Books 6: Who the — ?

bog

NO, Mr Bogdanovich, the cravat shall never replace the eyepatch as sartorial symbol of the great filmmaker. Nice try, though.

I love interview books, oral histories, gabfests. I love The Parade’s Gone By and People Will Talk and the Backstory series on screenwriters. I may yet include one or more of those fine volumes in my ongoing series of film books I love. (I can’t call this a list of books that made me a cinephile: MOVIES made me a cinephile.)

Peter Bogdanovich has given us some fine films, as well as ILLEGALLY YOURS with Rob Lowe, and his work as a critic and pundit has also been invaluable. But his interviews I really like. He found many of the most interesting old-timers in Hollywood, and let them talk (if they were willing: Sternberg clams up sullenly), and mainly let the results speak for themselves. Of course, knowing his stuff, PB is able to nudge them along with intelligent questions, too.

Who the Devil Made It and Who the Hell’s In It? (I hear he’s working on a third, Who the Fuck did the Catering?) are great books for dipping into or devouring in marathon sessions, as suits your taste. After you’ve read your favourites, you’ll get onto the people you know less about, and find them just as fascinating. For me, the first volume, dealing with directors, is the most appealing.

whothdev

Fritz Lang ~

In these days, when people are afraid about so many things — look at the newspapers — I think that a happy ending, or what we call a happy ending, is more satisfactory for an audience than a terribly sad one. The end of DESTINY, for example, is that Death guides the boy and girl up to a heavenly meadow with lots of showers and sunshine, into which they walk off together. A business friend of mine asked, “You think that’s a happy ending?” I said, “Yes.” Do you know his answer? “But they can no longer fuck each other in heaven.” That’s one attitude.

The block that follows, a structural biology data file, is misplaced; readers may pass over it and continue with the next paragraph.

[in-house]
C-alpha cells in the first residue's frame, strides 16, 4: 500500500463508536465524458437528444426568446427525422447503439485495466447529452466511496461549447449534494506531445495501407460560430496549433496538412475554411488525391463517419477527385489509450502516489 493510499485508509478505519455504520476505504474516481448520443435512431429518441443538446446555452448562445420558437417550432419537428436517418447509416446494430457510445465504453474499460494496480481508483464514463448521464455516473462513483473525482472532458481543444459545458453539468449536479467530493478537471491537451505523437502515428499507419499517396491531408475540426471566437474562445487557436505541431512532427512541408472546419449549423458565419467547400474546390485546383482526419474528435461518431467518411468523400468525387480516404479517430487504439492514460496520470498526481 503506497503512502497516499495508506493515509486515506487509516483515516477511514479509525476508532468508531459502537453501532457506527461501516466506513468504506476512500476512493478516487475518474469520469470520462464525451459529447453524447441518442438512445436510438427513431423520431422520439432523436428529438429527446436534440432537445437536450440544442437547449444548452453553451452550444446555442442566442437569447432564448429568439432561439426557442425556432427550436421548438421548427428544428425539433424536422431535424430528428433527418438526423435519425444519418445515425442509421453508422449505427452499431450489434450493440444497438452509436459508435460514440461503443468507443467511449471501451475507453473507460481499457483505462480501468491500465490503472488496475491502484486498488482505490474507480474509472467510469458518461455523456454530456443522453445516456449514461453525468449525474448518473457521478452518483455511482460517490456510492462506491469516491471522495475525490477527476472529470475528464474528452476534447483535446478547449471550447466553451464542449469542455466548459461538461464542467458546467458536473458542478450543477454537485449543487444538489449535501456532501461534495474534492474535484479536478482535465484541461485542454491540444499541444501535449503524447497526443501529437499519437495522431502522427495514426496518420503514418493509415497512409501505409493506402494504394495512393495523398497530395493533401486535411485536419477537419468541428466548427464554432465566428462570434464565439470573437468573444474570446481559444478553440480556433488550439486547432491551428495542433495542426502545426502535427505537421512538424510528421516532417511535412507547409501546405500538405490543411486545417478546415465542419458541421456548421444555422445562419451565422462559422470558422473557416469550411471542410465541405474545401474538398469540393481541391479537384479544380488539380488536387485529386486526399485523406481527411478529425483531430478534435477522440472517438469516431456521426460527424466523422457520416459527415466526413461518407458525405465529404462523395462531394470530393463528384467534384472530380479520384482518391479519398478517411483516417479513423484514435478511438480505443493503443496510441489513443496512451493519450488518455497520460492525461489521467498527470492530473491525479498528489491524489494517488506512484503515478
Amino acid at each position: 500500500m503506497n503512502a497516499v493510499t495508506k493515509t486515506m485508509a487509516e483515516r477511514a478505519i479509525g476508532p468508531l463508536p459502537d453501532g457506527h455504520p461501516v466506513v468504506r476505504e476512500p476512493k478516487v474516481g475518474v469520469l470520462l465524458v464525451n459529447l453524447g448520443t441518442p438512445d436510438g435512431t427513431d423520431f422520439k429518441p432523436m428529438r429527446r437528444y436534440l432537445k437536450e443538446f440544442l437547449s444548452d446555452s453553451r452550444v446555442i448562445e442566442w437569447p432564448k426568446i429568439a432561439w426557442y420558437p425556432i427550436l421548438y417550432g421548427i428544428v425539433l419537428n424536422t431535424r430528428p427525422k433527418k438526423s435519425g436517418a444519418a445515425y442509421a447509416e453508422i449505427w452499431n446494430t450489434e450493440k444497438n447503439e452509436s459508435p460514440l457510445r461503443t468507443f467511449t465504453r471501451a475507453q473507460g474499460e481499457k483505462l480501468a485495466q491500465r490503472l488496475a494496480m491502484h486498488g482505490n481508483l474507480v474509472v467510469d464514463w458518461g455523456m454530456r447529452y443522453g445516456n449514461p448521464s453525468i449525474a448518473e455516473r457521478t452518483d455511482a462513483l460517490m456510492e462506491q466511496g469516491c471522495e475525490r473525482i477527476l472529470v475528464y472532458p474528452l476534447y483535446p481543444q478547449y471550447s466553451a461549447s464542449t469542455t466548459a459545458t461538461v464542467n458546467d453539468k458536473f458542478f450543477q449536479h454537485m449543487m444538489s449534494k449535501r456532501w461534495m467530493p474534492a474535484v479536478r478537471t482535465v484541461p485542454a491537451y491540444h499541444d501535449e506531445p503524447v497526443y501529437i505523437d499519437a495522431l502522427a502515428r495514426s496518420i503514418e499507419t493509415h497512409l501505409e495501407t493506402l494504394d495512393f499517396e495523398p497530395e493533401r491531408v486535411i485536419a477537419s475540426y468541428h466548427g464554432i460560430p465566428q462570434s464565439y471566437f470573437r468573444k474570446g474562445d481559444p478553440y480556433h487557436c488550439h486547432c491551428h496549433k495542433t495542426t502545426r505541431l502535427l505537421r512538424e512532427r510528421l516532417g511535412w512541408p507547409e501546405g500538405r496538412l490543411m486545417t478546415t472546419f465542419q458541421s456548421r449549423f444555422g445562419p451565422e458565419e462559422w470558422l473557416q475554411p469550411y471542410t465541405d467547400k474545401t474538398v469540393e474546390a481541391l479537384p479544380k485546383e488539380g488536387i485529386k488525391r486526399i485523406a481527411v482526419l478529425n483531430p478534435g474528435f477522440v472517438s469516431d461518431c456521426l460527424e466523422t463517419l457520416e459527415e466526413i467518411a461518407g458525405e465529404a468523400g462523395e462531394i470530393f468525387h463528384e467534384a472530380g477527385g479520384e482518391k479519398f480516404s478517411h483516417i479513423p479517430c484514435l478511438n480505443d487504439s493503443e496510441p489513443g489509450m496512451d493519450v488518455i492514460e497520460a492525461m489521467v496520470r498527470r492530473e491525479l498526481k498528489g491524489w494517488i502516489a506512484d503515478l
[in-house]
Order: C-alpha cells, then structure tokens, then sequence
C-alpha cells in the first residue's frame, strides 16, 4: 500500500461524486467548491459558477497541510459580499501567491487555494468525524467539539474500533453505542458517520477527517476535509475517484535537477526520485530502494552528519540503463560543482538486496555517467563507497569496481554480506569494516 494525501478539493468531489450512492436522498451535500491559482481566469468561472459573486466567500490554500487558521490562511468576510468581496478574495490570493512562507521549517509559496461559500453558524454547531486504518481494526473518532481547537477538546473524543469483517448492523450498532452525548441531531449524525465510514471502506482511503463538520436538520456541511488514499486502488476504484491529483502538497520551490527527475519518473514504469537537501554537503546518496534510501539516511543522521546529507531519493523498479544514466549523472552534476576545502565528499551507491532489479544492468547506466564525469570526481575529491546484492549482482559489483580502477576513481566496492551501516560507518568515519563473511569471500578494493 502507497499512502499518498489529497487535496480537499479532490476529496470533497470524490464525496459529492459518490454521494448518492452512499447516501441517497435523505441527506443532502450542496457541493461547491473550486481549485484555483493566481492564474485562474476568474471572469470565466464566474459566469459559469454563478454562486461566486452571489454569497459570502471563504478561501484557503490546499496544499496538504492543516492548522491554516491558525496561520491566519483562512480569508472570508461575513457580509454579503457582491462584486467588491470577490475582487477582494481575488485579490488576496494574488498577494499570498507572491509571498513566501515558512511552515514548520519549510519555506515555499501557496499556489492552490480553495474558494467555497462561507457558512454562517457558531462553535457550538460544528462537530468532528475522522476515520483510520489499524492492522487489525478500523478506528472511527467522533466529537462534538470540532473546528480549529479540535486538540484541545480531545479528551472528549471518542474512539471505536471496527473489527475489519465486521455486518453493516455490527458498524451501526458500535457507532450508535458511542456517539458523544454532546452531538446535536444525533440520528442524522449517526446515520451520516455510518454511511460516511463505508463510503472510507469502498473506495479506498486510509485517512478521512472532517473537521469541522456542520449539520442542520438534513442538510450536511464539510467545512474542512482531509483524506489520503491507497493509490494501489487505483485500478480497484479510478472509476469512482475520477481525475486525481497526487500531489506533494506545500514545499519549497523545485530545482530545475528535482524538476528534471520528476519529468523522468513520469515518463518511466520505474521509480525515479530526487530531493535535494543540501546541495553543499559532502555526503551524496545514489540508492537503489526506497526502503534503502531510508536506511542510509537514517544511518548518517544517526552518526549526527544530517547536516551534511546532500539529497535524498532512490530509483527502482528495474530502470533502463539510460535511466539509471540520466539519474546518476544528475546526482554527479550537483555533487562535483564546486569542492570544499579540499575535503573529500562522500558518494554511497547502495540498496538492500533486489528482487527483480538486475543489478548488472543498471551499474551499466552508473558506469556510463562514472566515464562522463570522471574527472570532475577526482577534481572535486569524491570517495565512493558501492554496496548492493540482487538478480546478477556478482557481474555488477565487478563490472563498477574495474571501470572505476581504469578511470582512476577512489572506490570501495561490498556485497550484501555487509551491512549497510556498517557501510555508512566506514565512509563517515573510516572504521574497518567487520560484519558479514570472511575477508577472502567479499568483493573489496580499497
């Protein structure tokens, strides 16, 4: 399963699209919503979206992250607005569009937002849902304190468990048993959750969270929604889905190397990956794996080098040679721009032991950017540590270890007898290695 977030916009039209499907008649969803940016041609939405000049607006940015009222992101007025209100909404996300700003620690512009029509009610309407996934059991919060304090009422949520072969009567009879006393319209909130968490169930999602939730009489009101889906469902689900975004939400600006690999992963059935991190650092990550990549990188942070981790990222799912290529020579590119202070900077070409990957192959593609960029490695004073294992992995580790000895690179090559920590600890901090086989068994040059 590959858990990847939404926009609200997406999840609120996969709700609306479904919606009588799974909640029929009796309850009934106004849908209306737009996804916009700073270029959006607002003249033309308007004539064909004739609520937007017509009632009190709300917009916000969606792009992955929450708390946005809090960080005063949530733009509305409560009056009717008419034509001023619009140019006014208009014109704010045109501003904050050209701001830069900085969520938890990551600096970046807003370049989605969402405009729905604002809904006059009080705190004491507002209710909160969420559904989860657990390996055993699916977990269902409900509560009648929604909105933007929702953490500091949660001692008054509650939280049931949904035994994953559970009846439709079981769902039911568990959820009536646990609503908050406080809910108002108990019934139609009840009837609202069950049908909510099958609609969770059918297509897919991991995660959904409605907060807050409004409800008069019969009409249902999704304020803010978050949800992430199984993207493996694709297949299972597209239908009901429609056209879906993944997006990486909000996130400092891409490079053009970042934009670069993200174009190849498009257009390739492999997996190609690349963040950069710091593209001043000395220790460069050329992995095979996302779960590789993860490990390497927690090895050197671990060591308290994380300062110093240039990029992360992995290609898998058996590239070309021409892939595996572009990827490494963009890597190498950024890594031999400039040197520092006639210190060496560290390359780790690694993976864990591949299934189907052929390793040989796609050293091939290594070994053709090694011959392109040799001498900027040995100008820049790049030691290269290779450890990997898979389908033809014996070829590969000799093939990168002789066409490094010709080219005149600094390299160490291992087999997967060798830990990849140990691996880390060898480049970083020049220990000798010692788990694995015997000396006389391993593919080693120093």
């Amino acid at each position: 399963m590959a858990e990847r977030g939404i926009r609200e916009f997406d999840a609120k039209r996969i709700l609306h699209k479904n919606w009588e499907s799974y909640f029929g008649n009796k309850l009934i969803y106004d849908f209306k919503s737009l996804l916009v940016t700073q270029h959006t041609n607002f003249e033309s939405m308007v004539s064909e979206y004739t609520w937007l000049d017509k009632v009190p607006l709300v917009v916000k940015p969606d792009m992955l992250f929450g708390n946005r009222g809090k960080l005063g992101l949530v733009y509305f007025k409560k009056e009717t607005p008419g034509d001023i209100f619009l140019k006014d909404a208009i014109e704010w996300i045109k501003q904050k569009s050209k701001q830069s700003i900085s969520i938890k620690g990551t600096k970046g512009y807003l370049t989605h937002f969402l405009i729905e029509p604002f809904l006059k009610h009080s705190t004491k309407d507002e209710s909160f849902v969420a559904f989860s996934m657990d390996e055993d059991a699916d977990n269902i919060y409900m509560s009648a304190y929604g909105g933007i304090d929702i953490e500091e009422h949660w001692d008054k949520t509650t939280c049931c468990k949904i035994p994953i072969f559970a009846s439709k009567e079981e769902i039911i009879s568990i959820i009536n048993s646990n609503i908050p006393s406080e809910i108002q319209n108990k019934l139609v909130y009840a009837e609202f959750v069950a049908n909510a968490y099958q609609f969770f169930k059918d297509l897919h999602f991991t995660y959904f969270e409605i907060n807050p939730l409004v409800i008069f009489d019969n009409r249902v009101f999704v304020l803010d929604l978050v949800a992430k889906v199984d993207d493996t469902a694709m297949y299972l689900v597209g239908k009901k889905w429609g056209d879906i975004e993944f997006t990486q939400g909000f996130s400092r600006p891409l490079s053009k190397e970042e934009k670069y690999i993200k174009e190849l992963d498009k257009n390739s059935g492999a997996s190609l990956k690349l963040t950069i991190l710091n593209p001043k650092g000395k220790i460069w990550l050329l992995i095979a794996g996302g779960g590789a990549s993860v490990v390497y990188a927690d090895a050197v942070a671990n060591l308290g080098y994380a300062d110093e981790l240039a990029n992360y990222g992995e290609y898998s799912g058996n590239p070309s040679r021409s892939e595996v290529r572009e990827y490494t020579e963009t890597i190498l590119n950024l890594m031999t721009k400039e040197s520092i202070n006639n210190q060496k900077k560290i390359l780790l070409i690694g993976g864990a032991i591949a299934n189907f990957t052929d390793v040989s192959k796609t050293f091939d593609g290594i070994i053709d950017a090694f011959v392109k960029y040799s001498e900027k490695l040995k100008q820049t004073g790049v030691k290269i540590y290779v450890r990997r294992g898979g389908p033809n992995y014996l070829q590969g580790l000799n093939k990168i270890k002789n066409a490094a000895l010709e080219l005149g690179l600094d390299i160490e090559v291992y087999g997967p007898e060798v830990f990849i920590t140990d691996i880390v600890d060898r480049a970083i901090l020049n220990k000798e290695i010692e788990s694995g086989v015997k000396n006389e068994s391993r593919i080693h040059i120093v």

Howard Hawks (on Katherine Hepburn and BRINGING UP BABY) ~

I remember another time we were making a scene and Katie was talking so much she didn’t hear me. We called “Quiet!” She didn’t hear that. Called “Quiet!” again, and she didn’t hear it, so I just stopped everybody, and all of a sudden, in the middle of talking, she stopped and said, “What’s the matter?” I said, “I just wondered how long you were going to keep up this imitation of a parrot.” She said, “I’d like to talk to you,” and she led me around to the back. She said, “You mustn’t say things like that to me. Somebody’ll drop a lamp on you. These are my friends around here.” I looked up at the man on the lamp. When I was a prop man, this fellow had been an electrician — I’d known him for God knows how many years. I said, “Pete, if you had a choice of dropping a lamp on Miss Hepburn or me, who would you drop it on?” He said, “Get out of the way, will you, Mr Hawks?”

Edgar Ulmer ~

Outside of GONE WITH THE WIND — which is an American disease, it took the place of BIRTH OF A NATION in our heritage — all your great pictures have been originals: written, conceived, felt for the screen.

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46 Responses to “Books 6: Who the — ?”

  1. Arthur S. Says:

    Bogdanovich attained the status of a Boswell in film culture with those two books and THIS IS ORSON WELLES(who is of course the greatest Dr. Johnson for the movie that never was, he and Charles Laughton). He is one of the finest journalists in the profession someone with taste, with wit and yet who is also very intelligent and canny lover of films. Like his intoduction of his interview with Lang where he quotes Lang telling hm, “Remember, you pay for what you get!” is terrific in that regard. And also how he’s able to give a different side of people who loved being bad. Like Otto Preminger.